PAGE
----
Fun with Literary Lawsuits
The problem with writing about legal stuff is that it’s boring. I was planning to go to law school once, but when I worked at the law school library as an undergrad, I saw lots of really tired, bored students who could barely find a copy of the Federal Register when the volumes were already in proper numerical order (because of me).
Even though legal stuff is boring, it’s often really important. Boring stuff is usually really important. It’s why people who handle important stuff get paid lots of money; it’s so boring that the rest of us don’t want to deal with it.
There are several boring legal issues in the literary world right now. The United States Justice Department is suing Apple for collusion on ebook prices with publishing companies (who have already settled). Publishing companies and authors are suing each other for the rights to make electronic versions of books from decades ago. And now self-published authors are jumping into legal battles by suing a self-publishing company for (allegedly) not doing what they were supposed to do (read here for a little more information).
There are going to be a lot of boring details in this lawsuit. What was the publishing company supposed to do? What did they NOT do that they were supposed to do? What’s the proof that the publishing company didn’t do what they were supposed to do?
The company getting sued is Author’s Solutions. Any company that that has the word solution in the title is probably going to cause a lot of problems (don’t sue me, I’m just kidding around!). I don’t trust a company that has Solutions in its name, just like I don’t trust a company that starts off with AAA just to be first in listings. Maybe I’d trust a company that starts with ZZZ, but I’d probably want some references first.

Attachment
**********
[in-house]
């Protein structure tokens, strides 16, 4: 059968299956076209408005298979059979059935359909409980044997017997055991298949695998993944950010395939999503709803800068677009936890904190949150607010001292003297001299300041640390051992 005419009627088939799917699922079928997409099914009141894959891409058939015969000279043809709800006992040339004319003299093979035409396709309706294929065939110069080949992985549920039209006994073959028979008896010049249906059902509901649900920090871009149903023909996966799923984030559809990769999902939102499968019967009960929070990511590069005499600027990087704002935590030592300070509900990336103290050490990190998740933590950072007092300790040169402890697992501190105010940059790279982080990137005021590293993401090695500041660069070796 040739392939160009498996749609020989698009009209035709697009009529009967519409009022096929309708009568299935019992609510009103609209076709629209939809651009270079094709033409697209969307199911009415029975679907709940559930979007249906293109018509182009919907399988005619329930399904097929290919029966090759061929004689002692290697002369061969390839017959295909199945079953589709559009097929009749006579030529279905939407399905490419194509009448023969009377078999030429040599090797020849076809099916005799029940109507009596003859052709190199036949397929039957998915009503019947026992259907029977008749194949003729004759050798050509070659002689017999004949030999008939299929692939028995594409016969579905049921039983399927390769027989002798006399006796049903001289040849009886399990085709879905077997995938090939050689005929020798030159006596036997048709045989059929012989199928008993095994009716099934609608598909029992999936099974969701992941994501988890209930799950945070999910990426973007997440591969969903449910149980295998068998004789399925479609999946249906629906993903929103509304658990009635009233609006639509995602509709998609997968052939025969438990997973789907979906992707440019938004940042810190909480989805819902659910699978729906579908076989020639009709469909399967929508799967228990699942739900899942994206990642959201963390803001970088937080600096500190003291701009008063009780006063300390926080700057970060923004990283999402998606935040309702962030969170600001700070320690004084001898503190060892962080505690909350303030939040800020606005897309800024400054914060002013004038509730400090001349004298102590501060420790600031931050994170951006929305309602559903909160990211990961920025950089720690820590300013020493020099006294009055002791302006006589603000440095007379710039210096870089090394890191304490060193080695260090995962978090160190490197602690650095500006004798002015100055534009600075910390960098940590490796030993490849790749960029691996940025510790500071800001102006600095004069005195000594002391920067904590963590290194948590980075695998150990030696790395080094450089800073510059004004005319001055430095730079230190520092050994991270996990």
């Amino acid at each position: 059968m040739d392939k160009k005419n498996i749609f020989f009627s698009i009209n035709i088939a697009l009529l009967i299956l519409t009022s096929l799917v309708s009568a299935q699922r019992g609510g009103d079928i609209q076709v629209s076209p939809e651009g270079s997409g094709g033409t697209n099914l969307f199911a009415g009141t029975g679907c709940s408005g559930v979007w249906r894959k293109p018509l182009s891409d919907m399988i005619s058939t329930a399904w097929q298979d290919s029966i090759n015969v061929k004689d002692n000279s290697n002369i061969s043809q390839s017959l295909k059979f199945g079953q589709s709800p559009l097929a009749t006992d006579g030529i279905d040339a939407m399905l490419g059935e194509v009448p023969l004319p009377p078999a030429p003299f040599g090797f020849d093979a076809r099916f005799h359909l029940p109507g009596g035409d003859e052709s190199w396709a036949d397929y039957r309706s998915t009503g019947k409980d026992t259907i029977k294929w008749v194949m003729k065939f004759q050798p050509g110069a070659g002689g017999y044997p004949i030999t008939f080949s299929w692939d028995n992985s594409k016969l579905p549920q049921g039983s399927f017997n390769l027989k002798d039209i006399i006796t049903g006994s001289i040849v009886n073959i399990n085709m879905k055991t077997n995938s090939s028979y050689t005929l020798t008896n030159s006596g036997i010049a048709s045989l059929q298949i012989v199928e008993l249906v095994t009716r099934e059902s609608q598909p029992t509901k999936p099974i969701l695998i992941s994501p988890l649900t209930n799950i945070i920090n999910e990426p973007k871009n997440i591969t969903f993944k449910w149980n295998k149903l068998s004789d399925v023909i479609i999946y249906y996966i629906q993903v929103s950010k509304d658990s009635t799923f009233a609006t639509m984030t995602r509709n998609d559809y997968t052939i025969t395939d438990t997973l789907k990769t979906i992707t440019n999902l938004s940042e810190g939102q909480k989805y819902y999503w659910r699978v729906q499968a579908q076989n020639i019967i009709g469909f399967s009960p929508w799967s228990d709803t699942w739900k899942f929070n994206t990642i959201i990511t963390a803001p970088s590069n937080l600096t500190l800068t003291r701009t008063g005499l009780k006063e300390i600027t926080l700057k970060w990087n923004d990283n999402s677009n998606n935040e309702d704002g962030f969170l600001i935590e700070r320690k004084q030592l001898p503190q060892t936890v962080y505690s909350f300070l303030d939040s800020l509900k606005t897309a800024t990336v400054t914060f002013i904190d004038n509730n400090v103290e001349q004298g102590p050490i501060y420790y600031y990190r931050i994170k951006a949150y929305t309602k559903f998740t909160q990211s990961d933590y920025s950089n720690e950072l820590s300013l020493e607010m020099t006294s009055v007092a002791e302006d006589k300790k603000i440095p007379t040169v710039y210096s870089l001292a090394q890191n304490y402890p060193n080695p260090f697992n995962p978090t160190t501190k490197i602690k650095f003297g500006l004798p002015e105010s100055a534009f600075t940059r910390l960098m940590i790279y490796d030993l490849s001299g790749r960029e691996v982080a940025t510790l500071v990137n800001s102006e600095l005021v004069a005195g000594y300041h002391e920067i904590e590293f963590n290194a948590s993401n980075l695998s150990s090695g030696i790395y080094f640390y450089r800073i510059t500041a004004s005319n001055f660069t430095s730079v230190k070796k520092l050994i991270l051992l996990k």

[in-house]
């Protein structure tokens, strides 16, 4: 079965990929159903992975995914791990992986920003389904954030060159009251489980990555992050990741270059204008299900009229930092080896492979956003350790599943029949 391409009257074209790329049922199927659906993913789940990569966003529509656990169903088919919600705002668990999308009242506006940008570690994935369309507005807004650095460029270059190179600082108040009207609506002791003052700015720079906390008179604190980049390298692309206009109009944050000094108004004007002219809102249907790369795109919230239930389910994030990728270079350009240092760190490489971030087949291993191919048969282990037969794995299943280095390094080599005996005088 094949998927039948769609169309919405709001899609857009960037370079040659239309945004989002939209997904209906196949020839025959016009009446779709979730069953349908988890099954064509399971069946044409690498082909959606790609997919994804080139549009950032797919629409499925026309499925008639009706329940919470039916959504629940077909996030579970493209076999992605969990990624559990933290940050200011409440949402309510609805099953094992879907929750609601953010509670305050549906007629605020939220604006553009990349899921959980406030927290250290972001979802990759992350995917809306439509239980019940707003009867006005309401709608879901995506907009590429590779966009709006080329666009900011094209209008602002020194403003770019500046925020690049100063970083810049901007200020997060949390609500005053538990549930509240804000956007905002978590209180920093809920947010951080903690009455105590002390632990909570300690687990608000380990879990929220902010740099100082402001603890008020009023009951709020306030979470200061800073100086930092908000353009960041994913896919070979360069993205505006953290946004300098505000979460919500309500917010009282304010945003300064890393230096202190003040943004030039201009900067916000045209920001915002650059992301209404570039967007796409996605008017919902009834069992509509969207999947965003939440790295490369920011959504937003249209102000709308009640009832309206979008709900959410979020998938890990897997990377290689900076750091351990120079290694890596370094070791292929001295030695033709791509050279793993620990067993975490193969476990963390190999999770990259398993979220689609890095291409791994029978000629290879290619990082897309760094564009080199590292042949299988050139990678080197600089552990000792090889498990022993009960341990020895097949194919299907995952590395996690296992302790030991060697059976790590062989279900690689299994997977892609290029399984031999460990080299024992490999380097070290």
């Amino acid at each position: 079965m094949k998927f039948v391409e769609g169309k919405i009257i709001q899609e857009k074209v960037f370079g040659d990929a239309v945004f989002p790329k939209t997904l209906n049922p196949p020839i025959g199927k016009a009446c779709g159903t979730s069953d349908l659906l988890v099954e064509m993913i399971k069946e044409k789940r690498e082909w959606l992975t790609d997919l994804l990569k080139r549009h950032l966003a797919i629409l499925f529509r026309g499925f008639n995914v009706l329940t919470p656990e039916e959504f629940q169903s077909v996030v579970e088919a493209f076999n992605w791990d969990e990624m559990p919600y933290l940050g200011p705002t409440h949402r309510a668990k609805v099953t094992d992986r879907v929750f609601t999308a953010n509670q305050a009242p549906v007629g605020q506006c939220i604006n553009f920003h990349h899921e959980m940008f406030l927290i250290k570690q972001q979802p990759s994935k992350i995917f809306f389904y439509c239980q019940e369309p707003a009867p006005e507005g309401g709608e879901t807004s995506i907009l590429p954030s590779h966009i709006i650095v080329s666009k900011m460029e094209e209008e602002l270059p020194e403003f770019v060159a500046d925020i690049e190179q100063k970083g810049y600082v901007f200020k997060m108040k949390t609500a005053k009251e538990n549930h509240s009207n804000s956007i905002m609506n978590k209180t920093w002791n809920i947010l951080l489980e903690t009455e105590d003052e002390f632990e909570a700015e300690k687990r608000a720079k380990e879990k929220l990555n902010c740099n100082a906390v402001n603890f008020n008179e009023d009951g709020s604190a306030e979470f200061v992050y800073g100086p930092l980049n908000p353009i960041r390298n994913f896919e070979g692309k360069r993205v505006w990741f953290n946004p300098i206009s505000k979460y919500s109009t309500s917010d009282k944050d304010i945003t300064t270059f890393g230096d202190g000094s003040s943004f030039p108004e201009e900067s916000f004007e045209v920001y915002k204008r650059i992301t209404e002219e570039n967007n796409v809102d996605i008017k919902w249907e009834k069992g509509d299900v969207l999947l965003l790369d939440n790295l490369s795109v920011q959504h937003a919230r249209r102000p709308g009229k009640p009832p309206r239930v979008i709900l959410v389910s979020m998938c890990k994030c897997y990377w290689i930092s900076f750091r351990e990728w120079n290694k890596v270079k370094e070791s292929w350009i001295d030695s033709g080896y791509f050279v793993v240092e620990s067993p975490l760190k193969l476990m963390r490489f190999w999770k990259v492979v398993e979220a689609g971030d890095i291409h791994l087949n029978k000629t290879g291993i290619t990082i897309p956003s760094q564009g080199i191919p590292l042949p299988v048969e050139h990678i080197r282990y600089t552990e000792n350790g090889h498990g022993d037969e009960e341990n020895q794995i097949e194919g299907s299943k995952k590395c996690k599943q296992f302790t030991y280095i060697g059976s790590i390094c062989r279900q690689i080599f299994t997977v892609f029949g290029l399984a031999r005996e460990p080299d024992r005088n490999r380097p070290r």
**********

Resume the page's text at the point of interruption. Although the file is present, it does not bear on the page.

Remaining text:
Since I’m a writer, my impulse is to root for the author plaintiffs. I can see how a self-publishing company (especially one with the word Solutions in its name) would be unethical and offer service after service to milk as much money from authors as possible. However, I also know that writers (but not all) can sometimes be whiney and blame others for their lack of success. Unfortunately, I don’t have enough facts to know which way to lean.
When I was younger, that wouldn’t have mattered. I would have chosen a side, defended it, doubled down if necessary, and impugned the character of anybody who disagreed with me. However, I’ve learned that NOT having an opinion for a while actually makes life easier.
My advice for this (just as it is for MOST political/legal issues) is to not have an opinion for six months, then come back and see what’s going on.
A tough issue for any self-publishing author is how much (if any) money to spend. We writers might complain about how traditional publishing companies suck (because they won’t accept our books), but at least these companies invest their own money so that authors don’t have to. I’ve never invested a bunch of my own money on my writing, but I imagine that it takes some of the fun out of writing, especially if the self-published book isn’t successful.
If I were a self-published author who had spent hundreds (or maybe thousands) of dollars and wasn’t happy with the services I paid for, I’d be angry too. I don’t want to be angry when I write. Anger sometimes can help me accomplish certain tasks (I can fold laundry like origami when I’m angry), but writing isn’t one of them. Since I don’t want writing to become a source of anger for me, I probably won’t spend a lot of money on self-publishing.
Seriously, I originally meant to write an insightful piece about literary lawsuits, but it was just too boring. I guess I ramble when I’m bored.